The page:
|I asked her not to look mad, for once. See, it's possible.|
|We had 14 girls under the age of 8 in the house. Miraculously nothing got broken. Note: the soundtrack for this picture is all girls shouting in unison "Tramp-o-leen! Tramp-o-leen! Tramp-o-leen!" while they jump up and down. In unison.|
|A girl and her doll, united at last.|
So. Seven. It's an amazing age, or at least the seven-year-old we have constantly amazes me. M. and I joke that what she really needs is a production studio. And a workshop. And a warehouse. And...a trained staff. At least once a week Helen comes to me and in between bouncing up and down on the couch or petting her favorite stuffed animal or brushing her hair with her exciting new brush she describes in great and casual detail how she's going to build a car for her American Girl Doll, or a bed, or a teepee, or a desk. Then she wants to get started right away, and when I stutter-- "Um, but, I'm actually making dinner right now," she bursts into angry tears. At any one time she is busy making sets for the stop-animation movie she's making, or a book about a girl in the city, or a box full of Kings Cibul (King's kibble) for her Pick-a-Pet store. Her half-done projects are all over the house. I may come back from a run and be commandeered to help sand teepee poles, or wield the hot glue gun, or listen to her new project, which is to get "my very own puppy," which, sadly for both us, turned out not to be My Very Own PuppyTM but an actual live puppy, "either a fox terrier or a chihuahua but not from a pet breeder place because those cost like $400."
"Ack! No! We are not getting a puppy!" I said, a veritable portrait of parental understanding and graciousness.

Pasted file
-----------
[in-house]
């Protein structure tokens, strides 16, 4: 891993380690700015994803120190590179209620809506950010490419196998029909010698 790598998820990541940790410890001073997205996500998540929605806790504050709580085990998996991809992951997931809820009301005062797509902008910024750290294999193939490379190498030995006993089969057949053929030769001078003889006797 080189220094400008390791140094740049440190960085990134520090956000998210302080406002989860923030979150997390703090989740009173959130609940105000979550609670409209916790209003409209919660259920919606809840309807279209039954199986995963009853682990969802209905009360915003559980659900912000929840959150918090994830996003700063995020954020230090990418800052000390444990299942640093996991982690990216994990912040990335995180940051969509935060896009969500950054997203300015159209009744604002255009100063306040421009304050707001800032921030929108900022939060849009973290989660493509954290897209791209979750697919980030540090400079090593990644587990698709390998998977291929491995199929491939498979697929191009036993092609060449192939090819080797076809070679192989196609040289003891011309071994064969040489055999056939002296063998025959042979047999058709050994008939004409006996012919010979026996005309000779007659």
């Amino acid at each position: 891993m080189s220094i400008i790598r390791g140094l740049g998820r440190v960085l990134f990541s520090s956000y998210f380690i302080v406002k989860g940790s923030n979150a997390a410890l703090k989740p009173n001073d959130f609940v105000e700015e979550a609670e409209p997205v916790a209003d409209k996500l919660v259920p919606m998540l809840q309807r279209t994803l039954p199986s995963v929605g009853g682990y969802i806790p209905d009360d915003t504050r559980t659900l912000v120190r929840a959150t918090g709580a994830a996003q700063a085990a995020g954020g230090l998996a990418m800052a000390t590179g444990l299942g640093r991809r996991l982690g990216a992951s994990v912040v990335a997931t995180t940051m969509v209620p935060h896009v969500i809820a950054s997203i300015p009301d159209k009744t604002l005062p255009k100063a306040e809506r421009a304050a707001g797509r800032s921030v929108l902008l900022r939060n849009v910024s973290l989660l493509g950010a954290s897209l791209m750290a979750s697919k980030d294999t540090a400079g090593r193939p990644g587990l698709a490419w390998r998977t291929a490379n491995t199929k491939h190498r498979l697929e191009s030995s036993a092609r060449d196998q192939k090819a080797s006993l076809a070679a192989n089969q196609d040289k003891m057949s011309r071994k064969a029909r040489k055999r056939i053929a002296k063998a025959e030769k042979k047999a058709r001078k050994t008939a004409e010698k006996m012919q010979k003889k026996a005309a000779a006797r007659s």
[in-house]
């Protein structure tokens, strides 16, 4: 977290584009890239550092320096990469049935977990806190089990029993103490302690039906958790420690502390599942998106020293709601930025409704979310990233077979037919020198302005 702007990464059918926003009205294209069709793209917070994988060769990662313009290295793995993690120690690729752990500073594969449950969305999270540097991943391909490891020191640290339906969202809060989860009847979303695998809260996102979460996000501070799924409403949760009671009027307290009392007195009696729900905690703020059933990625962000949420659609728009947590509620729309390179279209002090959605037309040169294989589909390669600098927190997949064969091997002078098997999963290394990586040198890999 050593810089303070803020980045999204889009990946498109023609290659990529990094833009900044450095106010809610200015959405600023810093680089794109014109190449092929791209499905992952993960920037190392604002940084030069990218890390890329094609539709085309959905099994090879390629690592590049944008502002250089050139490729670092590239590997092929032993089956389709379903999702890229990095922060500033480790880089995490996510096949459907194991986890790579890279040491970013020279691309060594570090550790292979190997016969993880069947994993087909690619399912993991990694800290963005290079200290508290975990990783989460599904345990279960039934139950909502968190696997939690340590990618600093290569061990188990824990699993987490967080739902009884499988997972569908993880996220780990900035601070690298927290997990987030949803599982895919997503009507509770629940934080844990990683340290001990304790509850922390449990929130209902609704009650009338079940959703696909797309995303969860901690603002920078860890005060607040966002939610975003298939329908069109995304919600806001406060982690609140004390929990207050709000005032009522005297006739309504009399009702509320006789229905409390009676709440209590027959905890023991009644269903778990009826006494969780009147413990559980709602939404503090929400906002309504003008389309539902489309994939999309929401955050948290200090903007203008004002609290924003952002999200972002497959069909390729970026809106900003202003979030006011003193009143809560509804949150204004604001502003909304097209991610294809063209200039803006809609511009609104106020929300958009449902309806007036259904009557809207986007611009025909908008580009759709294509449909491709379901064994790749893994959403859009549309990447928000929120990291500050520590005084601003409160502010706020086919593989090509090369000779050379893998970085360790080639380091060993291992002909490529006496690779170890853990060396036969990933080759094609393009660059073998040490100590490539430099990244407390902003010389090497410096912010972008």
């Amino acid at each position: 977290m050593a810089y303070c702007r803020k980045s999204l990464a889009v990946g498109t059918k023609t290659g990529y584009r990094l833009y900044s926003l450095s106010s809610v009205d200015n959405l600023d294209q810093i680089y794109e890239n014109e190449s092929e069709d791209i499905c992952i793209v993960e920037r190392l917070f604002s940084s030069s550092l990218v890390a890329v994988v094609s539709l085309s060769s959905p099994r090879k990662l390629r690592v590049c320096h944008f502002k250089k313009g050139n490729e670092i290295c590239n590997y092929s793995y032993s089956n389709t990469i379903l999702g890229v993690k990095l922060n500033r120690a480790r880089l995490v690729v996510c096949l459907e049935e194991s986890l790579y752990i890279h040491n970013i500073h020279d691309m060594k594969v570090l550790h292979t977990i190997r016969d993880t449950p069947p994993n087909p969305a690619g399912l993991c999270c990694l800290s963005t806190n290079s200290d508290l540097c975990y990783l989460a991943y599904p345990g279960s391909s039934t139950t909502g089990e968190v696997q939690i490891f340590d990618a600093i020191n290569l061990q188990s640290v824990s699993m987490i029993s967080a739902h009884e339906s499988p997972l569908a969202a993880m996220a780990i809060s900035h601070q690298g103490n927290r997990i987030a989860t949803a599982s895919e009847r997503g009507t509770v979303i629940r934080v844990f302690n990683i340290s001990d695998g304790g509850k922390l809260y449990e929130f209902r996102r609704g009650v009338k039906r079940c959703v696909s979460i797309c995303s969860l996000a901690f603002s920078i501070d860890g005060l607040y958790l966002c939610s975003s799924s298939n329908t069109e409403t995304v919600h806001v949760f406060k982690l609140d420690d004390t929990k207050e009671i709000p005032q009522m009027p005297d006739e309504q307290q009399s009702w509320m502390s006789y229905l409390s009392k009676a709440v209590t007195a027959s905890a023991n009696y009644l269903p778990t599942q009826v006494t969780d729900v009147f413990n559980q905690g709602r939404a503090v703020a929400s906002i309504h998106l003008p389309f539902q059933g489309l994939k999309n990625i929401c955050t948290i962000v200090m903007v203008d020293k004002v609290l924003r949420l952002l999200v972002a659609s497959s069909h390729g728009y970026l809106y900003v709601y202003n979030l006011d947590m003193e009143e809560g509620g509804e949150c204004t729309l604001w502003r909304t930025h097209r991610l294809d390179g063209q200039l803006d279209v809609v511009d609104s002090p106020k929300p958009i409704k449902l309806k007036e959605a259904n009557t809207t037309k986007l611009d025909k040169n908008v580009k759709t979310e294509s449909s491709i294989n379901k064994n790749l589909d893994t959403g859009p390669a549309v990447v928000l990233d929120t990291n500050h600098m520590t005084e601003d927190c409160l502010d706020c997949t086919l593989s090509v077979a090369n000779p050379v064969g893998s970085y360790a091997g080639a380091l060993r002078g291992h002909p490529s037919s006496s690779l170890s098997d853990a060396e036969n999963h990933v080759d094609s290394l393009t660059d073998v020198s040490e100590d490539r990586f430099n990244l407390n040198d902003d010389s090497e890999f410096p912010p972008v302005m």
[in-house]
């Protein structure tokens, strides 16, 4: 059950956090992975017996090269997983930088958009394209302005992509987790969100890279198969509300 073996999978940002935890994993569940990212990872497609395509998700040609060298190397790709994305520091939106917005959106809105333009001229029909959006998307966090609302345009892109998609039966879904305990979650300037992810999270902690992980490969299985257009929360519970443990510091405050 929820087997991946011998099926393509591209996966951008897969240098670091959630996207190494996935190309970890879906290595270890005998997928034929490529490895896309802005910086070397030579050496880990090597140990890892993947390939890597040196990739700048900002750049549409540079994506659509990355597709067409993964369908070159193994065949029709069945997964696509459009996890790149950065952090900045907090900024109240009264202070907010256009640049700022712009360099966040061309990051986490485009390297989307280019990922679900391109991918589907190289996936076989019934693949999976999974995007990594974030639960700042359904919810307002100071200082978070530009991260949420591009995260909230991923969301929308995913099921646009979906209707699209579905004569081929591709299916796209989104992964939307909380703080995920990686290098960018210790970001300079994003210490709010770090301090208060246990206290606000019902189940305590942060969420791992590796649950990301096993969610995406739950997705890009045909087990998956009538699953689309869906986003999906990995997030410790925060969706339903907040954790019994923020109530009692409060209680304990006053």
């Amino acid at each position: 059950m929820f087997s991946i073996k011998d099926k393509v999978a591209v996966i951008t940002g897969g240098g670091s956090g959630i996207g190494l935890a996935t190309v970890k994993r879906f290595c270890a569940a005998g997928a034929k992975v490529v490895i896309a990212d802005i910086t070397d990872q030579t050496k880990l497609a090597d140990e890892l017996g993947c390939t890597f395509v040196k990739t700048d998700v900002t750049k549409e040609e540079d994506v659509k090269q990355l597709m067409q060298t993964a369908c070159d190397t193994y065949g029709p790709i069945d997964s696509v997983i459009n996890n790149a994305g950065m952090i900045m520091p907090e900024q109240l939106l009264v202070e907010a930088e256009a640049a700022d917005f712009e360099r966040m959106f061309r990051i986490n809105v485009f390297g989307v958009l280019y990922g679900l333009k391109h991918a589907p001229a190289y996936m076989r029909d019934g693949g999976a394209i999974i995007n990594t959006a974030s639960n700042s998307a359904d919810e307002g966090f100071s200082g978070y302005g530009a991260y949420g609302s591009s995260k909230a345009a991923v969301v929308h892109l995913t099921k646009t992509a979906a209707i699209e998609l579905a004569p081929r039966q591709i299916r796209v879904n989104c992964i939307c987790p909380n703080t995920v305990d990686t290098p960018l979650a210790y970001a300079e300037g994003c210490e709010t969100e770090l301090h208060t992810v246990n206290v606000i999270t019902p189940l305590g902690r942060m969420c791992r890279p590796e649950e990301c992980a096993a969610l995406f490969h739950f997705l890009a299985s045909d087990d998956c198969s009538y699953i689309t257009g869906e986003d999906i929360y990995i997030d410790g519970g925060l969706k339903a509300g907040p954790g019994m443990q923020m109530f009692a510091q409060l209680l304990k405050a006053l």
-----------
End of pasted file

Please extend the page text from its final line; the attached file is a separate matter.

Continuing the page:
Tears, and a refusal to eat dinner until a puppy was promised and/or bought. After I'd gotten my shoes off and peed, and discussed the matter with M., I softened my tone a little (although just to be clear: we are *totally not* getting a puppy, for the love of god). Helen was not distracted and insisted we set a timeline. I refused, gently but firmly, to set a timeline. Tears.
It's unavoidable that many of her projects end in disappointment and despair, especially since we have neither a workshop nor a full-time trained staff. However, what is an amazement to equal her idea-generating brain is the fact that, actually, a lot of her projects do get completed. There's the Squirrel Stop game, sitting in its box under the counter. The book describing our trip to Yellowstone, which languished for months before finally being finished up in an afternoon. The doll bed. The doll desk. The million and one movies and stills featuring her stuffed animals in our digital camera's memory card. Most of these are just what you'd expect from a seven-year-old: cardboard and flimsy, with spidery writing and odd-shaped cutouts. She doesn't waste a lot of time laboring over the final product, in other words. But a few are actually really good, good enough that I find myself wishing that if I could grant her one fairy godmother wish it would be this: follow-through. (Actually, if I could grant myself one fairy godmother wish it would be follow-through.) Because when this girl harnesses her persistence to start a project to completing her vision of how the project ought to turn out, she's going to be a force of nature.
|This photo kind of says it all.|